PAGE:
If this is all you've got:

H.R. 24, 107th Congr. § 2 (Jan. 3, 2001)

then you've not got much to go on in terms of bibliographic metadata.
This is like having a journal citation that reads:

JAMA, 57(11), pp. 73-84

It would get you there, but there's nothing really "bibliographic" about
it. The citation here is essentially an identifier, and if it was in
addition to some bibliographic metadata it might be in an identifier
field or even a uniform title (see below). The bill DOES have a title
(in this case "Probation Officers' Protection Act of 2001" from the
Thomas database), but if you don't have that it's like having a URL but
no name of the document.

In other words, I don't think  that library cataloging or MODS will be
terribly useful here, unless you have more info. As an aside, however,
the Congressional bill database ( treats "H.R. 24"
as the "number" for the bill. In an earlier discussion the issue of
legal documents as "genre" came up and I asked a law librarian but it
turns out that there isn't much in library cataloging for laws and bills
because that is handled elsewhere (i.e. Lexis/Nexis and Westlaw). 

Thinking outside of the box, I could see developing a uniform title for
bills, not unlike the uniform titles for music. Music uniform titles are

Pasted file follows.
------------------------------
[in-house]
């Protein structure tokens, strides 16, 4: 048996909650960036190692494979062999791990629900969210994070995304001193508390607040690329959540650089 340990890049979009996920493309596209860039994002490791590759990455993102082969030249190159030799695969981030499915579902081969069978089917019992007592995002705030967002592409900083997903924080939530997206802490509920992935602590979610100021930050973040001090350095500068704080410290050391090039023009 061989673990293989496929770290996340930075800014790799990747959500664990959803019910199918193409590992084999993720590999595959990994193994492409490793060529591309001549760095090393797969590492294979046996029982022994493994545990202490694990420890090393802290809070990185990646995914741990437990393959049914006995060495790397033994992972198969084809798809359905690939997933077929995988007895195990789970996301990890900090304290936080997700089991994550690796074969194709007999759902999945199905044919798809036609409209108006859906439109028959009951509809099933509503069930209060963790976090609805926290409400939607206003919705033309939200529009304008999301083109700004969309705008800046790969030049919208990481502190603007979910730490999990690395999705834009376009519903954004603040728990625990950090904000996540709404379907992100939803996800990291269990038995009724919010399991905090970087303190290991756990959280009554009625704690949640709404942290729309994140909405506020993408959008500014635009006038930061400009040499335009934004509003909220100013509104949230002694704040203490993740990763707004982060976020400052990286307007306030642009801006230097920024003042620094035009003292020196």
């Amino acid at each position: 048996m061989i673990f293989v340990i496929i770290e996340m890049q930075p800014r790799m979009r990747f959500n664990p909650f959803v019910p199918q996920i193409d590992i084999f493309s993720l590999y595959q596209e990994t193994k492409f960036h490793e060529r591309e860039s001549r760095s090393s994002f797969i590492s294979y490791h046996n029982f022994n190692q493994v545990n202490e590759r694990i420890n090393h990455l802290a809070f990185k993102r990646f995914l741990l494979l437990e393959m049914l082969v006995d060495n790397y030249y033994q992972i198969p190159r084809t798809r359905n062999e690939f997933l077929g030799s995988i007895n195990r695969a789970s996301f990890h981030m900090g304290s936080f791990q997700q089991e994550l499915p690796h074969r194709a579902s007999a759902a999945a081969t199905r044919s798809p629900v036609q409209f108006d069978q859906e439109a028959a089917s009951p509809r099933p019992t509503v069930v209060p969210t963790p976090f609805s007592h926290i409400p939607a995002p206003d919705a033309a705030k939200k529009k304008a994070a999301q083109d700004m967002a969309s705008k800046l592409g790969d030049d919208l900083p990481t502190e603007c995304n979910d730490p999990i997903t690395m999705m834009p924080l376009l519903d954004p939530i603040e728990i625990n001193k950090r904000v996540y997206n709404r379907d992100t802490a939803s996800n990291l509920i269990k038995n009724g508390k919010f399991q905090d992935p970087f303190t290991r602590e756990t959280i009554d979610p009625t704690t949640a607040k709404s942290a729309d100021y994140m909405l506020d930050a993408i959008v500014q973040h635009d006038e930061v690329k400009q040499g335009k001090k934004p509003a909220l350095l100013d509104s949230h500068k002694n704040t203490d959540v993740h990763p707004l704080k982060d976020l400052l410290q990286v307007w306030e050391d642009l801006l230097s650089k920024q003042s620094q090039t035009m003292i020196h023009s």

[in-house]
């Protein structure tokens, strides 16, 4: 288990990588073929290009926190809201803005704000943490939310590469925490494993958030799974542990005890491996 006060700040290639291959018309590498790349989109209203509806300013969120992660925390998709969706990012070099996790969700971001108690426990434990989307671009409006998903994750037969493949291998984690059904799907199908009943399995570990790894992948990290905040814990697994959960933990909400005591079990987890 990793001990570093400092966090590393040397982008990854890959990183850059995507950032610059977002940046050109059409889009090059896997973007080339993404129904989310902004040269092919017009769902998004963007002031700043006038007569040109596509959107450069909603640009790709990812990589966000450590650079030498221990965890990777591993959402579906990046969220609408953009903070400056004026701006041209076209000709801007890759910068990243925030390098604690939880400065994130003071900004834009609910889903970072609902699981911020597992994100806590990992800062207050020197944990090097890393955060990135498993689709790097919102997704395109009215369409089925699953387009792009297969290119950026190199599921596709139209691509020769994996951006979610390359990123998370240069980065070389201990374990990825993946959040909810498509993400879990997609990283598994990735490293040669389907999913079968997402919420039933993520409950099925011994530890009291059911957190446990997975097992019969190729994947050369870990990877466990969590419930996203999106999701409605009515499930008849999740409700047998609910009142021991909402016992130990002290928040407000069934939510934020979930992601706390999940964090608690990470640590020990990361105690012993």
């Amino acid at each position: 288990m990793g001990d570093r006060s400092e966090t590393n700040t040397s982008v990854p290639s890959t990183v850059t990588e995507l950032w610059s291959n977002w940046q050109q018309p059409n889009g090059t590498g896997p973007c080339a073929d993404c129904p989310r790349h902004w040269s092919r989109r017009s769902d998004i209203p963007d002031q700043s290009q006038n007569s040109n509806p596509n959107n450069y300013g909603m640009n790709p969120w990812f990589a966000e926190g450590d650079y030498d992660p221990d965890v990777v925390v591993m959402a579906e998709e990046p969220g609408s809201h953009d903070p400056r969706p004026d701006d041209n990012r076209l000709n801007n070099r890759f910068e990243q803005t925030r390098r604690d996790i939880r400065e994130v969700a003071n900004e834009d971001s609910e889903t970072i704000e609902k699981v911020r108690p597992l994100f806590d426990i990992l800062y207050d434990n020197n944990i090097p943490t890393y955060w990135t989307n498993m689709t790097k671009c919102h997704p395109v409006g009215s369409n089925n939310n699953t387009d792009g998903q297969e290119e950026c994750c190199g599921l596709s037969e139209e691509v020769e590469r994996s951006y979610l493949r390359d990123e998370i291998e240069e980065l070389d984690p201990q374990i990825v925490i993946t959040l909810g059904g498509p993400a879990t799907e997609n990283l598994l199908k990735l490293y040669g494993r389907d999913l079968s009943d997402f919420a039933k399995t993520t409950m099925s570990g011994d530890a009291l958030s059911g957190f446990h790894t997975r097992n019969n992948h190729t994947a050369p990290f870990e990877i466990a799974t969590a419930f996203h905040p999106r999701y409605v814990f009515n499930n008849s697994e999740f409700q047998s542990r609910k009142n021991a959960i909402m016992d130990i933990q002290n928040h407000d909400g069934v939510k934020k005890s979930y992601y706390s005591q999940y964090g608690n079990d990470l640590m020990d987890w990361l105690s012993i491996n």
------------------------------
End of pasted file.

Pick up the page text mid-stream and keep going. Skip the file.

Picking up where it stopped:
faceted titles with music type, list of instruments, key, etc. in a
proscribed order. The record does also have an author and a more common
title, so Beethoven's fifth ends up as:

  Author:  Beethoven, Ludwig van, 1770-1827.
  Uniform Title: [ Symphonies, no. 5, op. 67, C minor.]
  Title: Fünfte Symphonie c-moll opus 67 : Faksimile nach dem Autograph
in der Staatsbibliothek zu Berlin Preussischer Kulturbesitz

But I don't know that such a thing exists today for legal materials, but
it would make sense to me if it did.


On Thu, 2004-07-29 at 08:57, Bruce D'Arcus wrote:
> Am coming back to figuring out legal citations; in this case a bill.
> The structure ought to be similar to an article, but I get stuck on the 
> details.  From my legal citation guide, here's an example:
> H.R. 24, 107th Congr. § 2 (Jan. 3, 2001)
> 1)  abbreviation for bill ("House Bill" in this case)
> 2)  Bill number
> 3)  Congress number
> 4)  what the manual calls "pinpoint reference" (e.g. a part detail; in 
> this case a section number)
> 5)  date
> What I'm curious about is how to code 1-3?  For example, on 1, here are 
> other examples (this just for U.S. federal bills):
> House Resolution (H.R. Res.)
> House Concurrent Resolution (H.R. Con. Res.)
> House Joint Resolution (H.R. Jt. Res.)
> Senate Bill (Sen.)
> Senate Resolution (Sen. Res.)
> Senate Concurrent Resolution (Sen. Con. Res.)
> Senate Joint Resolution (Sen. Jt. Res.)
> Are these each genres?  Or would they be titles?  Something else?
> Suggestions appreciated.
> Bruce
Karen Coyle
Digital Library Specialist
Ph: 510-540-7596 Fax: 510-848-3913